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Highlanders labour, they have not yet become burdensome to their neighbours. They have an honest pride, which impels them to undergo incredible privations, nay, “the most excruciating misery and the verge of starvation, raiher than beg.” Do the poor descend to the Low country as paupers? No; but the beggars in the Highlands, allured by the hospitality of the people, are chiefly Lowlanders, and they are neither few nor unimportunate.

Idle as the life of the Highlanders is said to be, they contrive to make all their agricultural implements and most of their dairy utensils; and not only provide themselves with blankets, linen, shoes, stockings, tartan cloth, kersey, carpets, &c. but dispose of considerable quantities to their neighbours.

It is unjust to allege that, when they have emigrated to a more abundant country, they are less prosperous than others. The fact is the reverse. All who have observed the effects of emigration, were struck with the comfortable situation of the Gaël, wlio, by good management and adaptation of themselves to circumstances, contrive to settle even more happily than they were in their native glens; and no one will assert they shew any inferiority in England, or any where else where they may be established.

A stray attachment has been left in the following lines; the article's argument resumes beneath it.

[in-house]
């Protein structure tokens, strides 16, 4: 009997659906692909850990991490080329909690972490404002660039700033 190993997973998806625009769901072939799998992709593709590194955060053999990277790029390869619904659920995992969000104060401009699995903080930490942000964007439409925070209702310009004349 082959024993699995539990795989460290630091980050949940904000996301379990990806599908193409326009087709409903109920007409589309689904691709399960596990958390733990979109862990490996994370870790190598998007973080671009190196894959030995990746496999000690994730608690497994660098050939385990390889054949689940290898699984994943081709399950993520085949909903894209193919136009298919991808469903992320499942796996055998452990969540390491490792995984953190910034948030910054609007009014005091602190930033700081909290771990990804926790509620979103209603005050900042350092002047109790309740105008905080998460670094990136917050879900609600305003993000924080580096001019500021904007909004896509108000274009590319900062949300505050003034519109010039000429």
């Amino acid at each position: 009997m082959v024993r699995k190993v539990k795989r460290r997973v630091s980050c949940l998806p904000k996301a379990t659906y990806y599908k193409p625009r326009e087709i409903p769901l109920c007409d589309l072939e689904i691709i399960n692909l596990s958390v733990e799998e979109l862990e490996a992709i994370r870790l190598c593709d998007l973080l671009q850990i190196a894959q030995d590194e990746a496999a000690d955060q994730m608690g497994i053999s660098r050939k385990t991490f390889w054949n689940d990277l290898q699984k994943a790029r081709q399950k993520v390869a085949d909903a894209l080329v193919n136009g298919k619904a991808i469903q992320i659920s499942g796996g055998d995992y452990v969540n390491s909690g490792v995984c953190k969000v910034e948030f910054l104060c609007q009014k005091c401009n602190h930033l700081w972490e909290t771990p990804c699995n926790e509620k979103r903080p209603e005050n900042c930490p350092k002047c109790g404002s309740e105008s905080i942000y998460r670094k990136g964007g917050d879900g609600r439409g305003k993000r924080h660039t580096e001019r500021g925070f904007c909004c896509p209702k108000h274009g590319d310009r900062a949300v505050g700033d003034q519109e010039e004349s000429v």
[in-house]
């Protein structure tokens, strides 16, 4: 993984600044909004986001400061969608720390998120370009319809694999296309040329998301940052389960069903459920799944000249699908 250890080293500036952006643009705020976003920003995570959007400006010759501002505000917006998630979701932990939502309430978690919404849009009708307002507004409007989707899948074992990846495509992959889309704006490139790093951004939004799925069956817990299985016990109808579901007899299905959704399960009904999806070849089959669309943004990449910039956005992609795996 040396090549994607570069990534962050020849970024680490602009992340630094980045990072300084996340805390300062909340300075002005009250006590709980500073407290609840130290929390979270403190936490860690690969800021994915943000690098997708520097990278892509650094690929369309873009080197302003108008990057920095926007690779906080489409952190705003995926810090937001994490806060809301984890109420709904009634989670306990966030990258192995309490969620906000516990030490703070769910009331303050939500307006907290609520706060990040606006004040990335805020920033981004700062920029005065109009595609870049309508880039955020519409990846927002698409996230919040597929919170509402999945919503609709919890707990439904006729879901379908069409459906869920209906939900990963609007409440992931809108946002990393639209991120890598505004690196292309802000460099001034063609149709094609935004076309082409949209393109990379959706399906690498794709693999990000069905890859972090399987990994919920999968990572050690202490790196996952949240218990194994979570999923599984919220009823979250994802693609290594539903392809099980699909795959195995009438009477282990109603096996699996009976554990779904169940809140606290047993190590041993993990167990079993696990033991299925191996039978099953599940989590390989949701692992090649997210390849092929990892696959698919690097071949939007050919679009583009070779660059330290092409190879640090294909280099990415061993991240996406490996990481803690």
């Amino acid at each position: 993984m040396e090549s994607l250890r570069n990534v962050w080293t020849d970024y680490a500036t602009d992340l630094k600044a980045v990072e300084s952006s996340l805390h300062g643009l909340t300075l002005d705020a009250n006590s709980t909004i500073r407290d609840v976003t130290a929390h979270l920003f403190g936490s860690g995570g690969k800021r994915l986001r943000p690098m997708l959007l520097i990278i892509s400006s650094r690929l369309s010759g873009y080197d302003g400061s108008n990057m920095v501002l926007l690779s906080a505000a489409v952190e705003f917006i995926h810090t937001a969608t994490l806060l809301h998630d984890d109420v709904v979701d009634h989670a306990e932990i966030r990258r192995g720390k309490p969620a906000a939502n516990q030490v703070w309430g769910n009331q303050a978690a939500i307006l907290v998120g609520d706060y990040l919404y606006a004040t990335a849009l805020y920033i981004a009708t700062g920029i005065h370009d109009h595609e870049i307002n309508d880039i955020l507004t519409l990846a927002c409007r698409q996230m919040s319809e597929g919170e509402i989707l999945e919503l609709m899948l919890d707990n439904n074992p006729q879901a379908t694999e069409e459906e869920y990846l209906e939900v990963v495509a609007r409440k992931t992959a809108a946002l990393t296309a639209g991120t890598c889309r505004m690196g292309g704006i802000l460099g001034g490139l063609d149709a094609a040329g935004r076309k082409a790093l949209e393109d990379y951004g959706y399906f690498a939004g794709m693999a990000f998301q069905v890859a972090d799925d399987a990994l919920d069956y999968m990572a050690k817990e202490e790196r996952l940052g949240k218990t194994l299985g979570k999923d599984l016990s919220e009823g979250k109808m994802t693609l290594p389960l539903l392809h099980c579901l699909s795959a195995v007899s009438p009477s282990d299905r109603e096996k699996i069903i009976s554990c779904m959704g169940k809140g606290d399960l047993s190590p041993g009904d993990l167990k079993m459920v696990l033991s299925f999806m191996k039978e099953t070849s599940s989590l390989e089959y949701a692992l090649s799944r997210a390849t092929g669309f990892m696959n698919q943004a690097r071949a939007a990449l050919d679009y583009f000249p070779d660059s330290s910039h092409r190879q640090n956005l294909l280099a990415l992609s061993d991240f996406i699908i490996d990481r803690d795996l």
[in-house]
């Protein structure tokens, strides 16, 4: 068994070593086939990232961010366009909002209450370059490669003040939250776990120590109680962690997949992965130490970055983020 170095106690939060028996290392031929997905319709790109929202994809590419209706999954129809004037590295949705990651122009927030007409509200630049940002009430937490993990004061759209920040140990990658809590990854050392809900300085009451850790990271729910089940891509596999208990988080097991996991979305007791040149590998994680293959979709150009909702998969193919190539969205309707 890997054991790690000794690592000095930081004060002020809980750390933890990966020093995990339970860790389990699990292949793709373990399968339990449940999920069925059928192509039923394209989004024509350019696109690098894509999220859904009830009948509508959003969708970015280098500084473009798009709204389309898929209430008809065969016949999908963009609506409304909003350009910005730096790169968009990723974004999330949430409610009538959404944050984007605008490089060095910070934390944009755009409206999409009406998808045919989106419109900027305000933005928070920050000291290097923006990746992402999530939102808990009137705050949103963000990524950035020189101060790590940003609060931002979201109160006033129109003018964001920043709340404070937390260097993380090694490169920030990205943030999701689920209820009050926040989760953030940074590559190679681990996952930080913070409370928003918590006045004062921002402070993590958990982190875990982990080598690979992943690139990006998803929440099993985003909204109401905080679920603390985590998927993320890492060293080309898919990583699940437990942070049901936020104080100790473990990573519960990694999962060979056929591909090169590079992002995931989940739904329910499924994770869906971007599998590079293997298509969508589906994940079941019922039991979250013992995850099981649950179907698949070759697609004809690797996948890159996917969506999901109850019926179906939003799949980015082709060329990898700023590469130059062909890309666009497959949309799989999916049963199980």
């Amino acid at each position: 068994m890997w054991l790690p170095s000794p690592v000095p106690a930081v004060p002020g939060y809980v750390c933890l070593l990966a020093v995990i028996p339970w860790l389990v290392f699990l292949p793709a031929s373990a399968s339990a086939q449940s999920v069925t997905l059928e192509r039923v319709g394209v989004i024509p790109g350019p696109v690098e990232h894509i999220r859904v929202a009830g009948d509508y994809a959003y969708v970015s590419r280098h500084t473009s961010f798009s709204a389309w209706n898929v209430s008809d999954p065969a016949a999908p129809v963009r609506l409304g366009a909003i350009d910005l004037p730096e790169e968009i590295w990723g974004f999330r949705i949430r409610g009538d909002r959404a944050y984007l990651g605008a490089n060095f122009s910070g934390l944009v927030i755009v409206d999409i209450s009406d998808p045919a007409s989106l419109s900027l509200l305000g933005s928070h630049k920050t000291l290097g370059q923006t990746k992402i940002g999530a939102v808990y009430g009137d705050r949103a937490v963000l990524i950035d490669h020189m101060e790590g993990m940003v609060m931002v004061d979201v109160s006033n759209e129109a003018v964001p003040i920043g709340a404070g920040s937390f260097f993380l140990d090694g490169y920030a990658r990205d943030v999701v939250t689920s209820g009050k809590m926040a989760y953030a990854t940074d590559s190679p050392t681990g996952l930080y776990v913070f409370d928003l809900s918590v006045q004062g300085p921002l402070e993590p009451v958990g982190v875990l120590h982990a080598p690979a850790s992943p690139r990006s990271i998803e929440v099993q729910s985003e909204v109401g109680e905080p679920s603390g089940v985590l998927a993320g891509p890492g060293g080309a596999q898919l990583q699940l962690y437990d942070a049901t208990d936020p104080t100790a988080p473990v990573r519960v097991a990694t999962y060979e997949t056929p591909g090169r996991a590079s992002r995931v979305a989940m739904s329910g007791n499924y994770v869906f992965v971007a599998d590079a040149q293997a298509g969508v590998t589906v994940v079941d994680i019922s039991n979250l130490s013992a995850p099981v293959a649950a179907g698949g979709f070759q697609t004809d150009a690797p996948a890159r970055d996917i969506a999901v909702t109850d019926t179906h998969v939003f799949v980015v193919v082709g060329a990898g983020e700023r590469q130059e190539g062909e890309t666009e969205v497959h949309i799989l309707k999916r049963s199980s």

The policy of preserving the population of a country that has proved the main naval and military strength of the empire, is in a great measure overlooked ; yet every unprejudiced landed proprietor of the Highlands will confess, that if measures of actual severity are not used, the tenants will pay cheerfully, even a rack-rent, rather than quit their father-land; and will contentedly labour in farms which no other people would undertake to cultivate.

Of the literary capacity of the Gaël, and their desire of knowledge, we shall take a future opportunity of saying something. Their military services it may not be so necessary to expatiate upon. The assertion that the victories of the Highlanders have been more honourable to themselves than of advantage to the state, can be easily refuted.

To the Editors of the Cambrian and Caledonian Quarterly.

GENTLEMEN,
Looking over some letters a few days ago, I laid my